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What are the missing variables that demonstrate the actual causation between cooling and results?

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I am surprised that those who designed the motherboards made the extremely illogical decision to put the M.2 slots directly under the hottest component in the PC case - the GPU. :rolleyes:
Heat-wise yes. But it is not illogical at all.

The location is dictated by need to run the PCIe traces from CPU to the slot. Yes, it can be moved elsewhere - and in some cases has been moved - but this is an extra effort and needs more care to still keep this stable. I bet this is considerably worse with current gen when that first M.2 slot is PCIe 5.0.

Other directions are already more occupied - RAM with more traces and more difficult requirements and VRM which is potentially even worse due to running power from there to CPU plus heat. And standard locations of things do not really allow putting stuff at the top (and mostly there are parts of VRM there as well). Also, M.2 is supposed to use <10W and motherboards mostly have a heatsink over there that is often connected to some larger heatsink.

In my own testing, and in the testing of some other people, I've noticed anomalies where the data we're tracking does not reflect upon the CPU/GPU temperatures, nor does it correlate with the clock speeds.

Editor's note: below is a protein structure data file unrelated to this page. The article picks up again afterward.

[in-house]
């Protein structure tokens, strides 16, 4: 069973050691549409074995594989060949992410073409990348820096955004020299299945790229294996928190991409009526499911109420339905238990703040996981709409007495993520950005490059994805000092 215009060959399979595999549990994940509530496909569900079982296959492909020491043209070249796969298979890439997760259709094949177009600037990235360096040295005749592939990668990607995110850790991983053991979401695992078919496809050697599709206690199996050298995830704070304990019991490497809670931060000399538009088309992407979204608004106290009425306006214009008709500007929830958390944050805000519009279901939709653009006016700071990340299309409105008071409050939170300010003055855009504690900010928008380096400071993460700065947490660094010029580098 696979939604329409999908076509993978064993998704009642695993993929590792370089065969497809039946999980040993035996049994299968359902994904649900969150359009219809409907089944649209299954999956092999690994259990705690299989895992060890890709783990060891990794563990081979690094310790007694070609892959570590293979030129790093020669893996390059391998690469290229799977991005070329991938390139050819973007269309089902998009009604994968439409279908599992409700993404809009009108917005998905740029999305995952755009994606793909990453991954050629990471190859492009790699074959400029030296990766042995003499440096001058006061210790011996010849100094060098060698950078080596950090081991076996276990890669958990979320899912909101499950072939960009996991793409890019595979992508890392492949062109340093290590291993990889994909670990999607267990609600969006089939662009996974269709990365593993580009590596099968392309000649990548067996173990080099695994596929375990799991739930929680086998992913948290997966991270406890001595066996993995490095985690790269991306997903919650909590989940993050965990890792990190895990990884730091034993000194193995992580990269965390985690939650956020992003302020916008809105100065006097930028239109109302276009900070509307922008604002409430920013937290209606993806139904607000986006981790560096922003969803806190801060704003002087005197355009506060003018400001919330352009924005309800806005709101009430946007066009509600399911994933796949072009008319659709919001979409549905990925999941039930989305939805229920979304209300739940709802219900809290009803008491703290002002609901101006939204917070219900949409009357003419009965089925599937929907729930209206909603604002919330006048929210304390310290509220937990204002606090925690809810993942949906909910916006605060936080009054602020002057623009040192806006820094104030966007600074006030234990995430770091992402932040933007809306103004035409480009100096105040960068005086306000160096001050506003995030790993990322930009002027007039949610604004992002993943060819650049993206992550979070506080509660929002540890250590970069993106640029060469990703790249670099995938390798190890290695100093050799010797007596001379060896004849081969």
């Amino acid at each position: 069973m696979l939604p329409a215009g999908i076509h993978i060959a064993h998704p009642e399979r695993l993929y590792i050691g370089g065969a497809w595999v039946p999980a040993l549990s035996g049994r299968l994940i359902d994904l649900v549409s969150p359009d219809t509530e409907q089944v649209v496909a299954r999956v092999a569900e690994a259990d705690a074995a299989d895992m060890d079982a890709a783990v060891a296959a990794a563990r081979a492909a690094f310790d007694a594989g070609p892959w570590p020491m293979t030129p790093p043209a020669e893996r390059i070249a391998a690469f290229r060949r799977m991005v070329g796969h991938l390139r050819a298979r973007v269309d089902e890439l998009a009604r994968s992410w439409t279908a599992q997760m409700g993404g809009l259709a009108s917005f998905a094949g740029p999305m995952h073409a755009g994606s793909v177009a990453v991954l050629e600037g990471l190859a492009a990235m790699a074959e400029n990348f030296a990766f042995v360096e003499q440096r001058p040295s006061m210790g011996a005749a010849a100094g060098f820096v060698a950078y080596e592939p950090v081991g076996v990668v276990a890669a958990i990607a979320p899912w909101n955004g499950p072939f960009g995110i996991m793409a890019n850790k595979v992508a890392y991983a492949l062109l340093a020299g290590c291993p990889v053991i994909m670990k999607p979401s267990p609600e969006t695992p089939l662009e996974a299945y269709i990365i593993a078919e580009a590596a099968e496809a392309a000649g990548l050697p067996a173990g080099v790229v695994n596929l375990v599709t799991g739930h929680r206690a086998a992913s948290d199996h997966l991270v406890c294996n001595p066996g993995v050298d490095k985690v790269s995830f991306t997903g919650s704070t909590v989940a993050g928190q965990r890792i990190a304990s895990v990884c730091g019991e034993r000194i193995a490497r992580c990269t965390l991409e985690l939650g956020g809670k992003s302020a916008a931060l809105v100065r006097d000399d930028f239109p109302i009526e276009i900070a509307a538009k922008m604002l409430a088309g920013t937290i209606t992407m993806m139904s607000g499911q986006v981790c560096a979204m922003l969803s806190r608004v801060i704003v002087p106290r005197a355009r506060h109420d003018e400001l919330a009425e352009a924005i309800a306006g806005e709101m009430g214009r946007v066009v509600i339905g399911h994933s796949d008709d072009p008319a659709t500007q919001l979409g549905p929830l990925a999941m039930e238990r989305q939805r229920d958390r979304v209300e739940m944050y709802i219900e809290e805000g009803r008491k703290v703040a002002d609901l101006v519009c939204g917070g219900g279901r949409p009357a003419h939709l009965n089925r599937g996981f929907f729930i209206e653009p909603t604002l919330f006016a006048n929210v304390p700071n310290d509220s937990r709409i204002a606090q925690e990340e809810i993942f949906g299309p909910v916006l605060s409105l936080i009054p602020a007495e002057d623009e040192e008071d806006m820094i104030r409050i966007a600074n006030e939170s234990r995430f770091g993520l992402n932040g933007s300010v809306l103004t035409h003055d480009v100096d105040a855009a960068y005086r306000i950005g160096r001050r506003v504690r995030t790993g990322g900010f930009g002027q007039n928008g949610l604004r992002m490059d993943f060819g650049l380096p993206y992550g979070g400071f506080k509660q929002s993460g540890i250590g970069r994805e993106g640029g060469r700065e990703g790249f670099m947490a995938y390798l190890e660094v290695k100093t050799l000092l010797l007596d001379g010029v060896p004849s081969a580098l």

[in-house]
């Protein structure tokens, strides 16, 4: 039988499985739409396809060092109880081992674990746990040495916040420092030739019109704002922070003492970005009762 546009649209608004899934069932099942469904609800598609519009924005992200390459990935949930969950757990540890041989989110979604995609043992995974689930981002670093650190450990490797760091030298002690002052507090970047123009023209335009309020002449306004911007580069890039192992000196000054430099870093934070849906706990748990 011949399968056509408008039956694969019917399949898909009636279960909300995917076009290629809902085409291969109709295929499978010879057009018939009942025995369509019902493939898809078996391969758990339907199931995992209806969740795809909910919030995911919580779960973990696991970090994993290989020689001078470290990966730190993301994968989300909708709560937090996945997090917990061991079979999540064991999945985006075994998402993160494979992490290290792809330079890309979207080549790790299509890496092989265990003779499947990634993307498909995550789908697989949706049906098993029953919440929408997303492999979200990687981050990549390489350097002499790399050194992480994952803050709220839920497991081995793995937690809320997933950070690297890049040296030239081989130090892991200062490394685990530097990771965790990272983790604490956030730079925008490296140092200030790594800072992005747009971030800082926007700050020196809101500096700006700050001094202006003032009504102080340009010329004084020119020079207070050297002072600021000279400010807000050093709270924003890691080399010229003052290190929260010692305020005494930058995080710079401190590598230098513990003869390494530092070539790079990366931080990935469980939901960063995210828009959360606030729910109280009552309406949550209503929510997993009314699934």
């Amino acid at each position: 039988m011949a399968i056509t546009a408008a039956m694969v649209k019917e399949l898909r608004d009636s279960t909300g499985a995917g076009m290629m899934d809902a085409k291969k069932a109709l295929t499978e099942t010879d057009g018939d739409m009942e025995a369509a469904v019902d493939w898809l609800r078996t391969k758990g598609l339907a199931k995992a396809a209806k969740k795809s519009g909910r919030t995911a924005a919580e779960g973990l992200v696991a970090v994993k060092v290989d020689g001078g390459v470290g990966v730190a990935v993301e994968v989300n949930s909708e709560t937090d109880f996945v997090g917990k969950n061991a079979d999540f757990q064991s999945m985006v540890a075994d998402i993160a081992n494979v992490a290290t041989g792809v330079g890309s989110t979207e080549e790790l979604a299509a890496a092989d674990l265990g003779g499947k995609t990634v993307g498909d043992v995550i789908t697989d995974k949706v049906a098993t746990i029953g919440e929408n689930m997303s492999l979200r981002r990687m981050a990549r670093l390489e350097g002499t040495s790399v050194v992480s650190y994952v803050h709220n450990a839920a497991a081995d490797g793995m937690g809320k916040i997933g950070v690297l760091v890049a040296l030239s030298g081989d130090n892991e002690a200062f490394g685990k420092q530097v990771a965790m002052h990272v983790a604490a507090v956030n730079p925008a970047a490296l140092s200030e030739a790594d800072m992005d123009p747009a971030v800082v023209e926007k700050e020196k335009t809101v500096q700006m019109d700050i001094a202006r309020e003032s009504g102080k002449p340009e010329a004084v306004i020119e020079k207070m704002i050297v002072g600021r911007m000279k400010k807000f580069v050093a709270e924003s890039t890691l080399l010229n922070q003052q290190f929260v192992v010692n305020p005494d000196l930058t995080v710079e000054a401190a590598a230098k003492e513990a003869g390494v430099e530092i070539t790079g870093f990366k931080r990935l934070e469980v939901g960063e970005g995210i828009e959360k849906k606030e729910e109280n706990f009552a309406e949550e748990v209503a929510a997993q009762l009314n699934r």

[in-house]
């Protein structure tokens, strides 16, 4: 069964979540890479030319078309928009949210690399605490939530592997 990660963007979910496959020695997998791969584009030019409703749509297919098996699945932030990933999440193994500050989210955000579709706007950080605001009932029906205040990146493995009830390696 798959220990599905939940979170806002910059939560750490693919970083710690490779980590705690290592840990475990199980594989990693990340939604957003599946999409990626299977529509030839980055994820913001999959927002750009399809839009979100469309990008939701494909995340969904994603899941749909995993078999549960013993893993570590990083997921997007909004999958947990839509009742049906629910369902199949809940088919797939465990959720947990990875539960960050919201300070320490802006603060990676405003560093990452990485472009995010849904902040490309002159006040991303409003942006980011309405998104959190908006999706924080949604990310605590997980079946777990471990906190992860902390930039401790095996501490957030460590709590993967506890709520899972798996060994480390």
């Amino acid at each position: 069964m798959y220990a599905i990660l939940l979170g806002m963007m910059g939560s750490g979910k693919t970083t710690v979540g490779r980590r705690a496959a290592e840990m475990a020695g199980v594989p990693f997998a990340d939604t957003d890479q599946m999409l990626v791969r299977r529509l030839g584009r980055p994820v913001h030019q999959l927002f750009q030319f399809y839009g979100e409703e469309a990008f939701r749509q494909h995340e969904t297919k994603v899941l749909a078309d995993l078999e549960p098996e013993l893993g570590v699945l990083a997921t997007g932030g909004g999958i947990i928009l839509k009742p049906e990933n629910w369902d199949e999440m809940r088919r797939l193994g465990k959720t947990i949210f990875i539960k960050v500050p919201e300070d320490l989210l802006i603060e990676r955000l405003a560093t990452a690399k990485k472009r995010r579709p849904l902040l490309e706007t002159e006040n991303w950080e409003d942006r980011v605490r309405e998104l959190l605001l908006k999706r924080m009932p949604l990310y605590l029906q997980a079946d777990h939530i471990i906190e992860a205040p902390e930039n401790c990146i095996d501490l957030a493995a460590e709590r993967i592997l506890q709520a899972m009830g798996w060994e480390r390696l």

This means that we're not tracking the right things in HWInfo or whatever. Yet, there are so many options and I do not know what else to consider. I track averages and maxes for (DTS and Enhanced) CPU core temps and CPU package; GPU hot spot, memory junction and temperature; average effective clocks, max CPU/thread usage, and total CPU usage; motherboard and VRM temps, and the fan speeds.
...
Edit: TO CLARIFY: I need to know which sensors to monitor to discover the causal relationship between cooling and performance. None of the above are doing that, nor are the ones I've been watching, nor does watts.
This is far from trivial question. You are tracking (some) right things but the correlation here is complex and with all the feedbacks it gets worse. If you want to get some understanding into what the effects of parameters are start making some of the things constants. The principle is - everything matters.

Not claiming to be completely correct and some of it is rant-y but some semi-formulated thoughts.

The physically easier side is the cooling.